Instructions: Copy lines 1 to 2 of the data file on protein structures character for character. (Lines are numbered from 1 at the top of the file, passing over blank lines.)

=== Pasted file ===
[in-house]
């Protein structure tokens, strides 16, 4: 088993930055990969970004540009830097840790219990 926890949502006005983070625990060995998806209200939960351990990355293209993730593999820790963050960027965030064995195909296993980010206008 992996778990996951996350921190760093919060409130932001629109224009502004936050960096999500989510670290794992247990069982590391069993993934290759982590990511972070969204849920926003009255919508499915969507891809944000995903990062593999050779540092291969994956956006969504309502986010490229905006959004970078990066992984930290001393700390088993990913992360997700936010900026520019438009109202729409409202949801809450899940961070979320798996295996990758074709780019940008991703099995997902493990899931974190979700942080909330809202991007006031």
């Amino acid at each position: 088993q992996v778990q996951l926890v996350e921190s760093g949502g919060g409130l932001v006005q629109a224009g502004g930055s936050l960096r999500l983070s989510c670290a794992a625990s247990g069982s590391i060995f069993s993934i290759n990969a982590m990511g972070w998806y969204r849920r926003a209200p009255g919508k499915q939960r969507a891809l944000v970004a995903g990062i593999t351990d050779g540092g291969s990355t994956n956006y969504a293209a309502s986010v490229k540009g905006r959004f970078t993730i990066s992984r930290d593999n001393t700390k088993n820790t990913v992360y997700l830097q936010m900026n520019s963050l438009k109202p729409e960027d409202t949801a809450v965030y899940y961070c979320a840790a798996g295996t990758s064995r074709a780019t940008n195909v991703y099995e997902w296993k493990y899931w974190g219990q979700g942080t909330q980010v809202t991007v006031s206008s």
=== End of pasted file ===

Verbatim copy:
[in-house]
């Protein structure tokens, strides 16, 4: 088993930055990969970004540009830097840790219990 926890949502006005983070625990060995998806209200939960351990990355293209993730593999820790963050960027965030064995195909296993980010206008 992996778990996951996350921190760093919060409130932001629109224009502004936050960096999500989510670290794992247990069982590391069993993934290759982590990511972070969204849920926003009255919508499915969507891809944000995903990062593999050779540092291969994956956006969504309502986010490229905006959004970078990066992984930290001393700390088993990913992360997700936010900026520019438009109202729409409202949801809450899940961070979320798996295996990758074709780019940008991703099995997902493990899931974190979700942080909330809202991007006031």